UK government wind farm plans 'slap in face' for Wales

Wind turbines Planning applications for major developments are decided in London

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First Minister Carwyn Jones says having the UK government decide on future wind farm plans is a "slap in the face" for Wales.

His spokesman said it was ridiculous that the people of Wales cannot decide on such matters.

On Monday the UK government denied there is ongoing discussion on devolving power on big energy schemes.

Mr Jones had said UK Energy Minister Charles Hendry confirmed he would consider calls for greater powers.

But a spokesman for Mr Hendry said it was discussed last year, and further devolution of power had been ruled out.

Mr Jones had raised the issue at the British-Irish Council summit.

The latest twist on Monday came after the Welsh Government said its UK counterpart had agreed to consider a request to transfer the power to decide major energy projects to Wales.

Mr Jones said it was unacceptable that planning decisions on wind farms in Wales were being taken in London.

But a spokesman for Mr Hendry said there had been a referendum on further powers for the assembly in March, and there were "no current proposals to make further changes to the Welsh devolution settlement".


By Roger Harrabin, BBC environment analyst

The UK government's refusal to grant devolved powers to Wales over major wind energy installations is no surprise.

Shifting the policy would constitute a major change to the devolution settlement, and could cause big problems for renewable energy targets.

In fact at the Department of Energy and Climate Change (DECC) they're wondering if the Welsh Government's statement on wind energy contains an element of posturing.

The statement opposes "over-capacity" from wind farms without defining overcapacity. "Everyone of course opposes over-capacity", the Whitehall source told me, "but what do they mean?"

The statement says wind farms should not exceed projections in the Tan 8 strategy. But the Whitehall source argued that Tan 8 allowed several different permutations.

What's more, there's a lack of clarity over Cardiff's attitude to pylons. The statement opposes "large pylons" in mid Wales.

But this opposition could simply be placated if National Grid agreed to bury the cables leading from the projected new sub-station at Abermule of Cefn Coch. That would protect views in the Severn Valley.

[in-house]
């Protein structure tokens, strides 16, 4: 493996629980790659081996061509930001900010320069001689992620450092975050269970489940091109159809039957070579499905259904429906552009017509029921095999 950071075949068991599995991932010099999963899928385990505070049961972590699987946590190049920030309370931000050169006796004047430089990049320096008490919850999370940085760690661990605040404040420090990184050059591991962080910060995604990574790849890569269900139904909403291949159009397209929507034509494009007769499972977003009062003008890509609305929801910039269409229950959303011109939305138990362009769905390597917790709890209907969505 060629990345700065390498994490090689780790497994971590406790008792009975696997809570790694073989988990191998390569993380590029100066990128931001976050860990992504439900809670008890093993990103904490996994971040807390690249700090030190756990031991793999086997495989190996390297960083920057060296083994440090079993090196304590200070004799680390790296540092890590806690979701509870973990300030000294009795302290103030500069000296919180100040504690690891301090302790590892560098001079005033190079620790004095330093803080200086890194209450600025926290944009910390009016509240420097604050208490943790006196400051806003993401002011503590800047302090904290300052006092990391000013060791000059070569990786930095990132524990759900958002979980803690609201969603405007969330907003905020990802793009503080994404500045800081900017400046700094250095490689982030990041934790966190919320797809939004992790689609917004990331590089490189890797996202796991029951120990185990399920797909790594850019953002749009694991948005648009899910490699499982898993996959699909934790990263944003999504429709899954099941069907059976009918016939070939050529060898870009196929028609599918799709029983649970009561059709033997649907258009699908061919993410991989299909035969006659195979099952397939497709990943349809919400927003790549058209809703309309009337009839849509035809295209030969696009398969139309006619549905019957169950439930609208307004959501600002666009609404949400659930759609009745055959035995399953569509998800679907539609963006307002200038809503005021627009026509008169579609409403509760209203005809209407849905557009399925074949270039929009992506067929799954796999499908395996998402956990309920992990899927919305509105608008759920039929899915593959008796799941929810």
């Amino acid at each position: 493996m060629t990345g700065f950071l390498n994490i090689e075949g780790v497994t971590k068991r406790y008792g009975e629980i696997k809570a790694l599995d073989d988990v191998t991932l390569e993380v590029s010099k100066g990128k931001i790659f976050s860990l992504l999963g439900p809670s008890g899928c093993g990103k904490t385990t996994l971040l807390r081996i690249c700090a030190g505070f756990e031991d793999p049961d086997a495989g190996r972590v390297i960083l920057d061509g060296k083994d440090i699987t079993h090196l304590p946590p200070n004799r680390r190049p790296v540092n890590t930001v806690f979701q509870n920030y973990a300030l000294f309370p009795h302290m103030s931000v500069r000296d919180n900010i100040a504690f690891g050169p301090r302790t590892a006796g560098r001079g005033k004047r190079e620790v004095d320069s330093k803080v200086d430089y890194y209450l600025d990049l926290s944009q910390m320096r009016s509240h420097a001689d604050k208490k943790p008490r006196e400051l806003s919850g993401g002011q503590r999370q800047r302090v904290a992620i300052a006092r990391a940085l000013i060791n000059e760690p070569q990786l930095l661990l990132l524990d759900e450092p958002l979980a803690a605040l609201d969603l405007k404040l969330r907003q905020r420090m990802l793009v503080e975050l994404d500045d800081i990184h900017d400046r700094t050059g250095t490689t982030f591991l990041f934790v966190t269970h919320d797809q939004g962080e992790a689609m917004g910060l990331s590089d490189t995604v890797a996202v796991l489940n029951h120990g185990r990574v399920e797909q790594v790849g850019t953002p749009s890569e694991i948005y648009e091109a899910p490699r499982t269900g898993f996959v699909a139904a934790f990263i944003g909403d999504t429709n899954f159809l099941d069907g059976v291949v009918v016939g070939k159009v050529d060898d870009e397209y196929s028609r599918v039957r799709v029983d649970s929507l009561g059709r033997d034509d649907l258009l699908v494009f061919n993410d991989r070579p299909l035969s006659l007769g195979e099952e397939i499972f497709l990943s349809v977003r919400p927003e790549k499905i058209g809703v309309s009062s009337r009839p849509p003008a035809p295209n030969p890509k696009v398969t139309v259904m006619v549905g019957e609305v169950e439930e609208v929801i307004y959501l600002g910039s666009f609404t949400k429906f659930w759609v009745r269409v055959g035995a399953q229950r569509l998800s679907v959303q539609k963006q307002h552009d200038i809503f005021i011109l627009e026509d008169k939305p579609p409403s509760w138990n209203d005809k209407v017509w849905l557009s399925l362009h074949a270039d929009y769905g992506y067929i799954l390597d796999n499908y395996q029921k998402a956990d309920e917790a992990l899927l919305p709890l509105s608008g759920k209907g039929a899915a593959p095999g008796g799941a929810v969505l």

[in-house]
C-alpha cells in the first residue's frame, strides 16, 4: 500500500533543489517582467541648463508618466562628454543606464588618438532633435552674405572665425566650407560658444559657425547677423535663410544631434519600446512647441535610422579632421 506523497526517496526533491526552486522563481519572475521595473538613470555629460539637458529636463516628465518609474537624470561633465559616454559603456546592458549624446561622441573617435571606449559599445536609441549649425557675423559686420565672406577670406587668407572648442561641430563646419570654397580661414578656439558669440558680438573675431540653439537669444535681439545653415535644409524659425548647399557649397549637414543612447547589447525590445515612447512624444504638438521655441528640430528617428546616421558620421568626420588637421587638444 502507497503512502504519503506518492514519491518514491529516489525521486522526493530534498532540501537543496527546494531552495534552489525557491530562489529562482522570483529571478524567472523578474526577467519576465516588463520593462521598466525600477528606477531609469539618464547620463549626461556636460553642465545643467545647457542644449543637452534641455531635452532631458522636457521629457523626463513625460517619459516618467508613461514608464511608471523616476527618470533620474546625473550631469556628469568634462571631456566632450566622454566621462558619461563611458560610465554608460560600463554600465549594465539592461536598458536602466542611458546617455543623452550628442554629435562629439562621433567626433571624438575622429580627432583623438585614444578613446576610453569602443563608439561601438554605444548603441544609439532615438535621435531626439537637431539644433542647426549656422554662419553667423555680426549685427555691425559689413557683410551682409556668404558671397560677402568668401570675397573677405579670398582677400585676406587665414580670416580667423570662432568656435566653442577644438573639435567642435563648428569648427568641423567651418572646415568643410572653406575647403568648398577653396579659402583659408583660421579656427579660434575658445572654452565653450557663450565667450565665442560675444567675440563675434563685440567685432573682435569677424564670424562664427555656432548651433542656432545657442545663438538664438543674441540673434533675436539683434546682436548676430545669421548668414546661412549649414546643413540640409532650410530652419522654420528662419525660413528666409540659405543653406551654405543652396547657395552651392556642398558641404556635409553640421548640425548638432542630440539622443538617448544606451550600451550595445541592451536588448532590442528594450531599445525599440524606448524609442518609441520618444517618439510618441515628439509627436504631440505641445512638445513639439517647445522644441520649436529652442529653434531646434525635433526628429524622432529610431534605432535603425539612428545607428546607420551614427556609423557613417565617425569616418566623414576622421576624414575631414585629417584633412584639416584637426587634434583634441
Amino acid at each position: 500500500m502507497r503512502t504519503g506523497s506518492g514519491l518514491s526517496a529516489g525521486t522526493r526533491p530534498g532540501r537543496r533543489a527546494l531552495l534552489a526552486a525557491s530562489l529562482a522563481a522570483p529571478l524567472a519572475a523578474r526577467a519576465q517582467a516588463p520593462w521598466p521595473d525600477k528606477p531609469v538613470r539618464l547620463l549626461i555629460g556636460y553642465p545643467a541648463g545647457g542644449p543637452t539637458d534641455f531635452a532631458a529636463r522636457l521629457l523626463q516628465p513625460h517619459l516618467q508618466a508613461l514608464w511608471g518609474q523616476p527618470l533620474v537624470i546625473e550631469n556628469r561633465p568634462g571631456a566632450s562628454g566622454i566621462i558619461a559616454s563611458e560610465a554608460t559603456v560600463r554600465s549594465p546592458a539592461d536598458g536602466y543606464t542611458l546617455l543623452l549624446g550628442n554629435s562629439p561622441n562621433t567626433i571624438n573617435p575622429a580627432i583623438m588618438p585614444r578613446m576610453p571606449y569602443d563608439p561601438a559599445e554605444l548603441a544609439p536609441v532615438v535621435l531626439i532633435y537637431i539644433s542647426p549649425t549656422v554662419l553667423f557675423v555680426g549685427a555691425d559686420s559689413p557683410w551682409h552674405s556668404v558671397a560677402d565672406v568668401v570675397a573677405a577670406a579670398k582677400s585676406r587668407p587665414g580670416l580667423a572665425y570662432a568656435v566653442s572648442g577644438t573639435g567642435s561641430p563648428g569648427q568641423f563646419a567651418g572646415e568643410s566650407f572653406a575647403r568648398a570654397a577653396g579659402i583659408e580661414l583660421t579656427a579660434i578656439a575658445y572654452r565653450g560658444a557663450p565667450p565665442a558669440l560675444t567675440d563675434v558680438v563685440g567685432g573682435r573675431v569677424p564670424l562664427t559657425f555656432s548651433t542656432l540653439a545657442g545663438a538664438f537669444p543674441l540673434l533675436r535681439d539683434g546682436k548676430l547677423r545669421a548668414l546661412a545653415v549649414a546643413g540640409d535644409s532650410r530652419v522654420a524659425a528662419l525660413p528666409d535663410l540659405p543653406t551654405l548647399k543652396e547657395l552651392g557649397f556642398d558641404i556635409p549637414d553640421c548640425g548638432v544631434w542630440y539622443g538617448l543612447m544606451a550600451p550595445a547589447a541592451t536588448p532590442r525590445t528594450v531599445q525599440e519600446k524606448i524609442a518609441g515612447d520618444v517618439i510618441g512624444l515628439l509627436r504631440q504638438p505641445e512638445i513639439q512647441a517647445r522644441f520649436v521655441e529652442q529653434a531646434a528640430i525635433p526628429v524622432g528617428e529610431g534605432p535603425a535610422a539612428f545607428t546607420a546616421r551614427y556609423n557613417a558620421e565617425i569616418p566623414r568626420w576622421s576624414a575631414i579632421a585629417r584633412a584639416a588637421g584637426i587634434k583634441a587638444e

What's exercising locals is the prospect of smaller pylons carrying electricity to the sub-station across the hilltops.

This issue is not addressed in the statement. It proves yet again that all energy sources are troublesome one way or another.

He added: "The policy on devolving energy powers to the assembly remains the same as it did under the previous Westminster government. Charles Hendry explained he had set out the position in November and it remained the same today."

The UK Department of Energy and Climate Change (DECC) said it had had constructive discussions previously with Welsh ministers.

But UK ministers had decided "that they should continue to be responsible for major energy infrastructure decisions in England and Wales" via a streamlined process "that minimises delays and ensures investor confidence is best delivered through a unified planning system".

A spokesman for Mr Jones said: "The statement by DECC is a slap in the face for the people of Wales.

"By stating this the UK Government has now made it clear that they will in future take decisions over wind farms in Wales and consequently this is nothing to do with the Welsh Government.

"It's a ridiculous state of affairs that the people of Wales cannot decide on such matters. Why are the UK Government so afraid of Welsh people having control over their own energy resources, like they do in Scotland?"

He added that it was "interesting to note" that in a press conference in London on Monday the deputy prime minister did not rule out further devolution on energy.

"As far as the Welsh Government is concerned, discussions on these matters are most definitely ongoing."

Last week the Welsh Government announced plans to limit the number of wind farm developments, in the seven so-called Tan 8 areas.

It followed a big campaign in mid Wales against National Grid plans for a 19-acre substation and miles of pylons to serve new wind farm developments and any more turbines to add to the 200 already operating in Powys.

In May 1,500 people protested at the Senedd in Cardiff.

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